Ralph E. Lapp, who helped create atomic weapons from the early days of the Manhattan Project and then spent his life informing the public about the dangers of fallout but touting the relative safety of nuclear power, has died. He was 87.
Lapp died Sept. 7 in Alexandria, Va., of pneumonia following surgery.
A native of Buffalo, N.Y., Lapp was a graduate of the University of Chicago, where he also earned his PhD. He was studying cosmic rays, showers and bursts at the University of Chicago in the early years of World War II. He worked with equipment set up in the press box of the campus' Stagg Field, high above a mysterious research facility, dubbed "Metallurgical Laboratory," under the stadium's stands.
"One day, while lugging down a Geiger counter," he wrote in his 1953 book "The New Force," "I ... soon found myself inside the stands amid other white-jacketed men."
Those men included Enrico Fermi, Leo Szilard and other scientists working on the first nuclear chain reactions for the top-secret Manhattan Project, which would produce the atomic bomb. Lapp joined them and, from 1943 to 1945, became their associate physicist and assistant laboratory director.
"Mine was a very modest role in the atomic energy picture," he wrote in his book. "It was my good fortune to be in on many big events in atomic energy among outstanding men."
Lapp was also one of nearly 80 atomic scientists who signed a petition in July 1945 urging President Harry S. Truman not to drop the atomic bomb on Hiroshima.
When Congress created the first Atomic Energy Commission in 1946, Lapp became assistant director of the Argonne National Laboratory in Chicago, one of four research centers established by the legislation.
He was also liaison to the armed services on military applications of atomic energy, which took him to Bikini Atoll as a consulting scientist in 1946.
Lapp's experience in observing and measuring radiation helped him get civil defense consulting work during the Cold War.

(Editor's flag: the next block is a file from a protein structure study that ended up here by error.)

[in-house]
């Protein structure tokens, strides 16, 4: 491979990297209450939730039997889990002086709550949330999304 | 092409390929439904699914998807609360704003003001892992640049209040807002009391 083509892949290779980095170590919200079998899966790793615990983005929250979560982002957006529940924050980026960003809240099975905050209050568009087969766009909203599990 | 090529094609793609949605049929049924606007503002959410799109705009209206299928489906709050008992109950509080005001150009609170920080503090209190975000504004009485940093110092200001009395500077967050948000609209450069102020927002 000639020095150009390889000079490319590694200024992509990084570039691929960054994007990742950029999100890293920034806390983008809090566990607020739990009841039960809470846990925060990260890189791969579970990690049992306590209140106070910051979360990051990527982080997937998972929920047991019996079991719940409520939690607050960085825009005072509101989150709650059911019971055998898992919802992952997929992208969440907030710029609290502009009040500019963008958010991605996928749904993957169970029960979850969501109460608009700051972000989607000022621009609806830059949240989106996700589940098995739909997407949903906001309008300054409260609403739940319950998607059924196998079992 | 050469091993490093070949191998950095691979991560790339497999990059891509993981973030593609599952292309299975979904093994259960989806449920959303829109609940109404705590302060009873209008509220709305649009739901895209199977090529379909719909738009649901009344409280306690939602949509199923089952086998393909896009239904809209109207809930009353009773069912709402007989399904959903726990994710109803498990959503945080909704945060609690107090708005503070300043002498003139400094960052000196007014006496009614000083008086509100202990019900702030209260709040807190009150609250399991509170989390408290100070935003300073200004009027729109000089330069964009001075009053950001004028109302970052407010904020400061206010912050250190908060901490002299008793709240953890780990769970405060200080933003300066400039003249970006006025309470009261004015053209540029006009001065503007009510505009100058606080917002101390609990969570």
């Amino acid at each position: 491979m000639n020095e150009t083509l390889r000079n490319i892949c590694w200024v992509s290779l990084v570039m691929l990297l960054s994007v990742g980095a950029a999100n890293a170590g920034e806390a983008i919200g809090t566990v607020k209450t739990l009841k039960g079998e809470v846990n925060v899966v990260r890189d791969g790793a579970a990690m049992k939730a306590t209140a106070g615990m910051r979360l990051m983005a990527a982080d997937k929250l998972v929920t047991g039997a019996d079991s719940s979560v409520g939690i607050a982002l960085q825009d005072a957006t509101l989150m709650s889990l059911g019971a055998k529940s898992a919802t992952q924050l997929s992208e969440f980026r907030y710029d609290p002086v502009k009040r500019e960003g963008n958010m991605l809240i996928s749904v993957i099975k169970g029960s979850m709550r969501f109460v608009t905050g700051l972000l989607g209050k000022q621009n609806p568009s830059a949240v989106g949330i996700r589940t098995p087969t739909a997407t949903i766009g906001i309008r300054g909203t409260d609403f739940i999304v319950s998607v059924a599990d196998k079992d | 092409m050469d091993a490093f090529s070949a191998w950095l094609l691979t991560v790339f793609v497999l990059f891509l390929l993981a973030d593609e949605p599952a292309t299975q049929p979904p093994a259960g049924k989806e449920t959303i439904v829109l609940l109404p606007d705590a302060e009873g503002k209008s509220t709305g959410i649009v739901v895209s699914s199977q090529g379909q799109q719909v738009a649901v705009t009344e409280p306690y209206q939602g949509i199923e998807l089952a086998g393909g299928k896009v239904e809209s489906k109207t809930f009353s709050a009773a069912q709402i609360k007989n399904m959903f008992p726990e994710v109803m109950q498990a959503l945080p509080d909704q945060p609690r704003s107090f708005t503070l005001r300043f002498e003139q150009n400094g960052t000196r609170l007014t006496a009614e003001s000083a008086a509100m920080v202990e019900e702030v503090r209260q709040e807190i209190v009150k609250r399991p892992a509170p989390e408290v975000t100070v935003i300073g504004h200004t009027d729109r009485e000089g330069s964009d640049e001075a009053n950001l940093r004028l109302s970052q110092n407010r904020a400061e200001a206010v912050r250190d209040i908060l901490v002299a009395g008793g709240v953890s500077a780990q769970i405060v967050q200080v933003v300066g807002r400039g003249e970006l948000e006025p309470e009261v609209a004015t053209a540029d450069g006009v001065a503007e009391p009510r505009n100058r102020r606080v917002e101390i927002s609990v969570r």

In the late 1940s, he worked for the War Department, the Research and Development Board, the Office of Naval Research and the Nuclear Science Service.
Later, through the energy management system Quadri-Science Inc. and then his own Lapp Inc., the physicist spent half a century advising the public to protect itself from nuclear warfare by constructing underground fallout shelters and reining in nuclear arms buildup. At the same time, though, he stressed that nuclear energy was safe and essential for a modern society.
Among Lapp's most noted books was "The Voyage of the Lucky Dragon," published in 1958, about the Japanese tuna boat floating 85 miles off Bikini on March 1, 1954. That morning, the United States tested its hydrogen bomb, far more deadly than the atom bombs exploded over Hiroshima and Nagasaki.
Lapp's book detailed the saga of the effect of radiation fallout on the 23 fishermen who happened to sail too close to Bikini and the political fallout from the blast in the fishing industry and international relations.
"All this is ... recounted with simplicity and meticulous care, without any attempt at melodrama," commented former Times book editor Robert Kirsch in his 1958 review. "It is the tone of the telling as well as the implications of the story which make this one of the most powerful sea stories of modern times."
Lapp had the ability to explain complex scientific information in an interesting and easily understood narrative, which gave his 20 books mainstream appeal.
Among them were "Atoms and People" in 1956, "Radiation: What It Is and How It Affects You" with Jack Schubert in 1957, "Arms Beyond Doubt: The Tyranny of Weapons Technology" in 1970, "The Radiation Controversy" in 1979 and "My Life with Radiation: Hiroshima Plus Fifty Years" in 1995.
As the Cold War waned, Lapp turned his attention to reassuring people about the safety of nuclear energy and what he considered an exaggerated fear of radiation as a cause of cancer.
"The human body is actually a radioactive source as a result of ingestion of food and drink that come from a mildly radioactive Earth," he told the Christian Science Monitor. "In 1981, the radiation exposure of all Americans to 73 operating reactors is only one hundred thousandth of the medical [X-ray] exposure."
In a lifetime, he told the Toronto Star in 1991, the average person receives 20 times more radiation from the Earth and sky than an average worker gets from an entire career inside an American nuclear station.
No other energy source, he said repeatedly, could equal nuclear power for its high performance and low environmental impact.
In 2002, Lapp received the Alvin M. Weinberg Award from the American Nuclear Society for "lifetime achievement in providing public understanding of the social implications of nuclear energy."
Lapp is survived by his wife of 48 years, Jeannette, and two sons, Christopher and Nicholas.